The Lunar Year of the Fire Monkey, celebrated throughout East Asia, officially starts Monday, but that didn’t keep Sacramento’s Vietnamese immigrants and their families from getting the party started early.
Monkey and dragon dancers, firecrackers, poker and bingo contests, pop singers, fashion queens – and for the first time, fashion kings – helped several thousand Vietnamese Americans and their friends get in the mood Sunday at Stockton Boulevard and Florin Road in Sacramento’s Little Saigon, where the Greater Sacramento Vietnamese American Chamber of Commerce and the Vietnamese Community of Sacramento hosted the Lunar Flower Festival.
Two weeks ago, the Vietnamese American Community of Sacramento held its 11th annual Lunar New Year Festival, also in Little Saigon. The two celebrations show that as Sacramento’s dynamic Vietnamese population, which swelled from 18,170 in 2000 to 32,735 in 2010, continues to grow, so does the number of Tet festivals celebrating Lunar New Year.
Both events feature classic songs, cuisine and the old red-and-yellow flags of pre-Communist South Vietnam along with red envelopes containing lucky money, but organizers say there are differences.
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“Ours is more cultural and traditional and theirs a little more business-oriented,” said Tido Huang, president of the January Tet. We appeal to the older generation.”
This weekend’s Lunar Flower Festival’s slogan was “Support The Younger Generation.”
Huang, 42, admits “people can get confused. Maybe we should have done one big one instead of two separate ones.” More than 21,000 came to the January festival, he said.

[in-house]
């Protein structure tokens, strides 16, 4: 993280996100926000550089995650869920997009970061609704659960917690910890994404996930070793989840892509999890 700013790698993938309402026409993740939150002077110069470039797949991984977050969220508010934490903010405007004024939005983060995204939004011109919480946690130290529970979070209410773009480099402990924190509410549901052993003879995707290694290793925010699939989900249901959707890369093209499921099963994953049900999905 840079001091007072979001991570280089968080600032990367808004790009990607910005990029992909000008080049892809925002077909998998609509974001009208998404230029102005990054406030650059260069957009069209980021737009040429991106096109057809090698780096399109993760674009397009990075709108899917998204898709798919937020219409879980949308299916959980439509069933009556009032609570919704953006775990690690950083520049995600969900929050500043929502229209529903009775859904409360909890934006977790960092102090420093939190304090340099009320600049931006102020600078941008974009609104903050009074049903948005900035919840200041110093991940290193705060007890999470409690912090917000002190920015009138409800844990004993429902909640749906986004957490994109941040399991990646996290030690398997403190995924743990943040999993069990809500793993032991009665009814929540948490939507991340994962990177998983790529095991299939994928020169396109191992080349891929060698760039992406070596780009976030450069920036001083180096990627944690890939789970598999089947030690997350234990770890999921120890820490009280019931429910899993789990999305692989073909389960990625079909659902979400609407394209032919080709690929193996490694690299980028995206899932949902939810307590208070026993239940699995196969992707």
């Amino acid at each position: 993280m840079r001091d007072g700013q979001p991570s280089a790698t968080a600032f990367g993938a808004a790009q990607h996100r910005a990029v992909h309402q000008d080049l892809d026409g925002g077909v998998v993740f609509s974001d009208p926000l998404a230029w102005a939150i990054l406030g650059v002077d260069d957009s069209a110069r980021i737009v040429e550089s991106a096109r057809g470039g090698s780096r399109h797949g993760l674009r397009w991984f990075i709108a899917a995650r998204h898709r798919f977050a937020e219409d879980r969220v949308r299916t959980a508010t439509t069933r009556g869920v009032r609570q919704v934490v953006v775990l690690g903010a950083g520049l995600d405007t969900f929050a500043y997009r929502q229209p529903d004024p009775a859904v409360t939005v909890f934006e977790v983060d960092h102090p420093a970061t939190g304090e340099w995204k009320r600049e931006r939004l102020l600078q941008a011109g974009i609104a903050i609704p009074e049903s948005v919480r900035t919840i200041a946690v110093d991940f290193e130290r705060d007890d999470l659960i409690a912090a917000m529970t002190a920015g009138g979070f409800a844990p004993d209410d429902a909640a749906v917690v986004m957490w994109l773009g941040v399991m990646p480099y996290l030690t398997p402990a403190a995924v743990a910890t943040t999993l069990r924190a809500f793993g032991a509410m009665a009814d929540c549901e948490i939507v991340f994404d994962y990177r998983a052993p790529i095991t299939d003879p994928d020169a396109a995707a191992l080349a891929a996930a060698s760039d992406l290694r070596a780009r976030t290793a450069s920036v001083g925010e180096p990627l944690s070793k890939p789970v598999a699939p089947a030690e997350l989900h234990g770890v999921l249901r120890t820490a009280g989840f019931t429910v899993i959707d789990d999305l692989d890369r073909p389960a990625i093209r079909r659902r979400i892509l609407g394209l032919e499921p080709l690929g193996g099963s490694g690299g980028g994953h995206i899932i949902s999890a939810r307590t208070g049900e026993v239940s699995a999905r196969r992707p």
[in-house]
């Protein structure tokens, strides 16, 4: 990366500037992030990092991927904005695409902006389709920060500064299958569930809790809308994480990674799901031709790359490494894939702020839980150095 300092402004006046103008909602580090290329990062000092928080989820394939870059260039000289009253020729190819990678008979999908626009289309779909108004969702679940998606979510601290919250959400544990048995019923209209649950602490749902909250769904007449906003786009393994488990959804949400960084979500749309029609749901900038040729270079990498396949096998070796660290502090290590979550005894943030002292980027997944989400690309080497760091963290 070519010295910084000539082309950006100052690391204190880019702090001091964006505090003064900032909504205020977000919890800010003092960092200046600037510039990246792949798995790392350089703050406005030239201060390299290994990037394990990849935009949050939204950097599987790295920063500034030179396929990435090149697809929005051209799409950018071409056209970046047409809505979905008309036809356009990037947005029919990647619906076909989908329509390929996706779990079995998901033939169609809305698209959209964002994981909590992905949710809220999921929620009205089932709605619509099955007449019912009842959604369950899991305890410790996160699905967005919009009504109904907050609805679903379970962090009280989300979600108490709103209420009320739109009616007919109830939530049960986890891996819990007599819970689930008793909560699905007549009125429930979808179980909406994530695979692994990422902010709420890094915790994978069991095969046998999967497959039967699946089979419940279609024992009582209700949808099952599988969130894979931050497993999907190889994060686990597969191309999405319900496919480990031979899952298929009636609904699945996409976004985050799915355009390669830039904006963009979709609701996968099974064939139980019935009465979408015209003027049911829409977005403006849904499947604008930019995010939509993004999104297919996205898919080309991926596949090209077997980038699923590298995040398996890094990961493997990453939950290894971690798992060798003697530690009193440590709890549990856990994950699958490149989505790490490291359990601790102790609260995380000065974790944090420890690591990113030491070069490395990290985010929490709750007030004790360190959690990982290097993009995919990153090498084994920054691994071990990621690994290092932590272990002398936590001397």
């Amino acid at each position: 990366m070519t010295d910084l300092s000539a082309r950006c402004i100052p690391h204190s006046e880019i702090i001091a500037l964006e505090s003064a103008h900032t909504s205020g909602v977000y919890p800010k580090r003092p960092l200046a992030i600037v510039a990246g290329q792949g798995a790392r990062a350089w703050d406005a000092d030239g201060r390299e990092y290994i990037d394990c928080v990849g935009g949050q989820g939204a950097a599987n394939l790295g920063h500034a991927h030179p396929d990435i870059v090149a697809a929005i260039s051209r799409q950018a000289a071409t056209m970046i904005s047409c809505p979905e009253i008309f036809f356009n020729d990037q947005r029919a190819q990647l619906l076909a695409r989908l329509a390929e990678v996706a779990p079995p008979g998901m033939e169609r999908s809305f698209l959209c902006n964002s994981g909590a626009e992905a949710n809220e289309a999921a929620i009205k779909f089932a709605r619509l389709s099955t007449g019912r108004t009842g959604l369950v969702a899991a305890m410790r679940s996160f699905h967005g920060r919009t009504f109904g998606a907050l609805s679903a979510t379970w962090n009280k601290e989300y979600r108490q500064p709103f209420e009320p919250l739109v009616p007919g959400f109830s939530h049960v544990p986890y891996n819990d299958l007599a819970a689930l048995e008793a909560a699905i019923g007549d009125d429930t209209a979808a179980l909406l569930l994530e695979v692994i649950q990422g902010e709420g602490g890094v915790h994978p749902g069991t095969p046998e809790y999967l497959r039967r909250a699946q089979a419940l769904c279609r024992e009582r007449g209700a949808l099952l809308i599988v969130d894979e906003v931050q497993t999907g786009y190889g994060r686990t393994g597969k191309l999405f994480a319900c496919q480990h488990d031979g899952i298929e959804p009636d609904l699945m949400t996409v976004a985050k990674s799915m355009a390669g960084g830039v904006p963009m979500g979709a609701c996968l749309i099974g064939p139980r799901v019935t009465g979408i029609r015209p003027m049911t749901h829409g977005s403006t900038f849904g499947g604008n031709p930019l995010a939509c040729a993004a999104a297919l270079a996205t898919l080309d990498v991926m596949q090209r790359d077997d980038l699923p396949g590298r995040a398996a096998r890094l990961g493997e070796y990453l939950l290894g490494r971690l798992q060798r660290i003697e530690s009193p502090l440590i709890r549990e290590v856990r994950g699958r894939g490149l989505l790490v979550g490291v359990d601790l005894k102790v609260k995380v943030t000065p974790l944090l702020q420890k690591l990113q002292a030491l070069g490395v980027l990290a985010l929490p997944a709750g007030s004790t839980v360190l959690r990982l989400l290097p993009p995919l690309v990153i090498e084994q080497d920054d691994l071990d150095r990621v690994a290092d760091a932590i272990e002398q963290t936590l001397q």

Flower Festival spokesman Brandon Macklin said 15,000 were expected this weekend, bridging several generations.
“People always clean their houses, go shopping and buy new clothes and flowers the day before Tet officially begins,” said Hy Huynh, part of the Flower Festival organizing committee. “Every New Year, Vietnamese want to start fresh so they always buy fresh flowers to make their home bloom and be more colorful.”
Beyond a sea of flowers, the event included bingo set to Vietnamese poetry and love songs, Vietnamese opera and carnival rides.
Lincoln Law School student Crystal Huynh-Kim was part of a new festival highlight. She said she prepared about 15 young men age 18 to 28 who appeared in western formal wear, traditional Vietnamese Ao Dai gowns and outfits they created Sunday.
“This is our first Mr. Vietnam pageant for young singles, and a lot of the older married men now want a contest for them too,” said Huynh-Kim, 25. “We want to recognize future fathers. In Vietnam, we always have songs about our loving moms.”
One of the pageant judges, Sacramento businesswoman and former beauty contest winner Helen Dang, loved the idea: “This is something new – men’s liberation.”
As part of the featured entertainment, vocalist Conan Phan, aka “Cuong Loto,” used bingo numbers to choose from the more than 500 songs in his repertoire. “I just pick a part of the song that rhymes with the number,” said Phan, 44, who runs the Bodhi Bowl vegetarian restaurant with his wife.
He sang to his audience of “The Great Monkey,” which lived in a cavern and obtained supernatural powers, and he included the traditional Vietnamese New Year’s song: “Say goodbye to the all the obstacles and struggles of last year. ... All together be happy as flowers blossom.”
Phan earned smiles from Ryan Le, Connie Ha and Kevin Le, among the dozen UC Davis students promoting the nonprofit Vietnamese Cancer Awareness, Research & Prevention Society. “He’s improvising and rehashing lyrics of other songs,” said Ryan Le. “He’s worked in the Backstreet Boys’ ’I Want It That Way’ and the ‘Titanic’ theme song, ‘My Heart Will Go On.’ ”
Two of the festival organizers, Celeste Brown and Mai Nguyen, beamed in colorful Ao Dais.
Holding her lucky money envelope, Brown said, “We love it when we get this: It means we’ve got luck throughout the whole year.”
Added Nguyen, “Because it’s the year of the Fire Monkey, we are going to have a very lucky, vibrant year.”
Editor’s note: This story was changed at 10 a.m. Monday, Feb. 8, to correct the names of two community organizations that hosted the Lunar Flower Festival.